• If you're near my house, you don't need to be anywhere near my door for that to happen. I have a Nest Cam outside so it records 24/7 .. Not sure what's creepy about it really, it's for security and it helps me if someone vandalizes something or tries to steal something , etc .
  • Guys....if you buy a premium product your gonna pay a premium cost..specially when the product is actually pretty decent. Nest is awesome. The hardware is top notch and the software is a class of its own (better be being google owned). If you think its too expensive, there are a TON of cheaper ones. And guess what...their reviews reflect their price. This is a situation that is you get what you pay for. Its more expensive but its also the best of what is currently out. Until someone makes a better or at least comparable product that is cheaper, there is no reason for the price of the nest stuff to go down. To me 10 days of video is plenty. If you dont get a package or its stolen, your gonna realize it before needing 30 days. And that plan is 100 bucks a YEAR. That is the same as Amazon price. that is the price of netflix a year. That is damn cheap for what you get. I have 3. One in the in the back and one in the living room. Thats 200 a year. Comes out to 16 bucks a month. You know what that is?? 3 less starbucks lattes a MONTH to keep my family safe and packages not stolen.
  • I would argue that Blink cameras and Yi cameras are equal in quality and have zero storage costs. Add a momentary z-wave button setup to your doorbell and you have your announcement. Or you can just let Blink and Yi cameras send you a motion detection when someone is at your door. Lots of less expensive options coming from someone who owns Nest cameras and does not pay for the storage. Wouldn't recommend the Blink system until Amazon figures out what they are going to do with them.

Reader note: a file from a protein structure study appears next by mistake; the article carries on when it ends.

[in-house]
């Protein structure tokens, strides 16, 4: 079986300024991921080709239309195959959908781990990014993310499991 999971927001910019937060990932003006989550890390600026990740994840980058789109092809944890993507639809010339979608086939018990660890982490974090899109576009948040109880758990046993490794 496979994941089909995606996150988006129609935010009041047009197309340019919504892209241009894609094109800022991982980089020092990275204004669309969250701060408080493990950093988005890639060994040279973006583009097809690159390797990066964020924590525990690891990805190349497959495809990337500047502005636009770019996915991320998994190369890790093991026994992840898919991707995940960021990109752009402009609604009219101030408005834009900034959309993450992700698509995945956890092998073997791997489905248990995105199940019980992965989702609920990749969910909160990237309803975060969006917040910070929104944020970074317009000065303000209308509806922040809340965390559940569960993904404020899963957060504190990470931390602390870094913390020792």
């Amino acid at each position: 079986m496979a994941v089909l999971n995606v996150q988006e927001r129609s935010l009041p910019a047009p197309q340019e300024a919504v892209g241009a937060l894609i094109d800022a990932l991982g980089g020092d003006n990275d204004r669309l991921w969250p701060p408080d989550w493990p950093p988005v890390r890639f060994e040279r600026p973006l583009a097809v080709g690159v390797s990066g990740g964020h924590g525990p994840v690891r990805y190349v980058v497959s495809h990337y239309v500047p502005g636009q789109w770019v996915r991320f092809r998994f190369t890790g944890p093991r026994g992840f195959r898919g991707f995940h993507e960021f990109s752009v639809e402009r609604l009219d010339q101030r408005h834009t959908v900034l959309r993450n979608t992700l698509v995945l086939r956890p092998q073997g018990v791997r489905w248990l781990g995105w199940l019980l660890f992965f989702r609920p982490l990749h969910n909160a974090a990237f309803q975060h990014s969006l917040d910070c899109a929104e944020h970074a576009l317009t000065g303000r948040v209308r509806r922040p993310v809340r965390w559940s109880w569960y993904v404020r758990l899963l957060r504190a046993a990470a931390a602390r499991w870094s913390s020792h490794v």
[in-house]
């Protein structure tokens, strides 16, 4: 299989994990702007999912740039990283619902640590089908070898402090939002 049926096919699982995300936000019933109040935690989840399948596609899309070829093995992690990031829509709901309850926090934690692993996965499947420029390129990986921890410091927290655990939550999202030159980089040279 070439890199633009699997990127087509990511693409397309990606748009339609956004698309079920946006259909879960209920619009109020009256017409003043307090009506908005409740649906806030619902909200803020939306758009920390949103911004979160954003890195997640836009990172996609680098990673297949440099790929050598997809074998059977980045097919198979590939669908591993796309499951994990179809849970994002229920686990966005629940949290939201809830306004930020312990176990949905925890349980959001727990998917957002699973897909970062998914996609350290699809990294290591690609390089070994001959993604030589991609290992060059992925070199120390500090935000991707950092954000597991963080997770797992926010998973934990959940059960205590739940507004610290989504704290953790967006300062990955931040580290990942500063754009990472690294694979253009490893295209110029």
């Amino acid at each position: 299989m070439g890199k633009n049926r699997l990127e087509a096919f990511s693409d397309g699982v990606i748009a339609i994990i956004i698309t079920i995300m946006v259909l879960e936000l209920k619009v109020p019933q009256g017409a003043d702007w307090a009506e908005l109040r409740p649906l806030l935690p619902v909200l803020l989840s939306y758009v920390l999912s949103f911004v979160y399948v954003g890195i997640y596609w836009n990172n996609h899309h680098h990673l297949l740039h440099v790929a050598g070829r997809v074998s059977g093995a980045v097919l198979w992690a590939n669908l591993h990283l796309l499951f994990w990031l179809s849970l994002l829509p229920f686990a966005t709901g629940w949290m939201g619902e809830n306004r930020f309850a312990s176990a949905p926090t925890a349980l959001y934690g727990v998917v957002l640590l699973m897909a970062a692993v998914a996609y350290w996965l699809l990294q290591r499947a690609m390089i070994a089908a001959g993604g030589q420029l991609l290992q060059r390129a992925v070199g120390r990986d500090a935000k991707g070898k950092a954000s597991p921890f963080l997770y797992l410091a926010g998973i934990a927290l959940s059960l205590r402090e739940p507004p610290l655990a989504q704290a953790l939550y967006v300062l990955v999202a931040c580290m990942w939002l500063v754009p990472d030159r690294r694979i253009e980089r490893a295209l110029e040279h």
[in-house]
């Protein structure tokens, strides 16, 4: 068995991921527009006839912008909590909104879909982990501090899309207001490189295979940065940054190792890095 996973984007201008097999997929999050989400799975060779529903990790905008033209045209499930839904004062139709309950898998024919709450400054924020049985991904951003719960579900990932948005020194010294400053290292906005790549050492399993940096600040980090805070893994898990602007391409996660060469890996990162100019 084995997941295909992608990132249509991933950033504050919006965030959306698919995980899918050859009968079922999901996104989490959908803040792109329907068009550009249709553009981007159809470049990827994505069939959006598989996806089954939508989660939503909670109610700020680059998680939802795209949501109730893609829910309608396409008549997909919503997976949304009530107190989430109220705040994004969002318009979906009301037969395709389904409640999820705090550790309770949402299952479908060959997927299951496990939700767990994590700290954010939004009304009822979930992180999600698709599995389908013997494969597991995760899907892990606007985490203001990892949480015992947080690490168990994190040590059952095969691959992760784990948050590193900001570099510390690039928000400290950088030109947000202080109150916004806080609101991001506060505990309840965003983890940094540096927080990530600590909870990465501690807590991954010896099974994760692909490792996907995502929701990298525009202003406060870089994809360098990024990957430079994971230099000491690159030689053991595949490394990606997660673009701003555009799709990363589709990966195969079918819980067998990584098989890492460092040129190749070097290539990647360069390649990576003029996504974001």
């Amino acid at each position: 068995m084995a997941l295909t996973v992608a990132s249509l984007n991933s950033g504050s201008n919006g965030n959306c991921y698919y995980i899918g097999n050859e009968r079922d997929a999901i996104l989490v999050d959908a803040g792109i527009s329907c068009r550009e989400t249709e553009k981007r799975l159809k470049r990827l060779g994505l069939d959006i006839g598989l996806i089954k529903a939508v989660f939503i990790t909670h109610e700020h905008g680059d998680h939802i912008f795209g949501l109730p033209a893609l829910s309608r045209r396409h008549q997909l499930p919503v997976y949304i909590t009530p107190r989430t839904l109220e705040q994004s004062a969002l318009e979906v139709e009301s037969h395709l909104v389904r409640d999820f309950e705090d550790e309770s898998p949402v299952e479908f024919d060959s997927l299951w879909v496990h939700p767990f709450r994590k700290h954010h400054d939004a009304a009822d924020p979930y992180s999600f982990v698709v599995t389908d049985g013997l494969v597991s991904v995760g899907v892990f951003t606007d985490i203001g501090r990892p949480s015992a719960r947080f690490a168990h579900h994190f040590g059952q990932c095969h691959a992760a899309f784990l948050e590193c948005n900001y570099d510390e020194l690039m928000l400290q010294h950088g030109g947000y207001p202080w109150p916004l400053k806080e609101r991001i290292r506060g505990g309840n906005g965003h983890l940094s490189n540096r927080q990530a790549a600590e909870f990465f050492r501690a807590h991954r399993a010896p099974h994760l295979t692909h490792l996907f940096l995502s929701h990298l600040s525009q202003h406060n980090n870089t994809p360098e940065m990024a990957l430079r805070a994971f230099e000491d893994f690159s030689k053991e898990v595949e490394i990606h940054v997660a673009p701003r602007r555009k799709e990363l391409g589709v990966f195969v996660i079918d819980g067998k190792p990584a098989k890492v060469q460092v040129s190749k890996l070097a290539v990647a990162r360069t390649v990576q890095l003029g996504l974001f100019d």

• Yes, but can you say to your Google Home "Hey Google, show me who's at the door on the Bedroom TV"? :P
  • I have Nest thermostats and Protects but won't get any of their cameras due to the incredibly expensive monthly fees, $10-$30 per month per camera. Ring doorbells and cameras are $3 per month, or $100 per year for unlimited devices. Nest's "razors" are competitive but they kill you on the "blades". No thank you.
  • Skybell HD. 1080p HD camera w/ night vision, motion detection, 2 way audio, no subscription costs, and downloadable videos. Also the Wirecutter pick. It's great, and a one time purchase. I've had one for almost a year.
  • I just got the skybell trim and am really enjoying it.
  • I have 4 Nest cams right now in and outside my house. I subscript to the 10 day recording. Figure if I can't get the footage in 10 days well shame on me. As to cost, those four cameras cost me $26.65 a month. I use to pay more than that a month for an alarm system without cameras. I have already preorder the Hello and can't wait to get it installed. I have one more outdoor camera that I brought when it went on sale, but haven't installed it yet. I need to install another A.P. to increase coverage in the garage area. So these two extra things will raise my bill by $10 plus tax. Still not bad in my book.
  • Will they give you a free replacement if it's stolen like Ring does?
  • I am like most on the comment list, unhappy with the time it takes to open the Ring App and quality of the images and video. Battery life is atrociously bad and I am really debationg on digging the wires back out of my door frame and going with the Nest Hello. Nice that they are throwing another Google min in for free.
  • Well that did not take long, took off my ring doorbell and installed the Nest Hello. Better in evry way, smaller footprint, better image, and I honestly cannot find any fault with it. I also dropped out of "August" and went with the Yale x Nest lock for my side porch. It to is worlds better with its fast connection time and looks.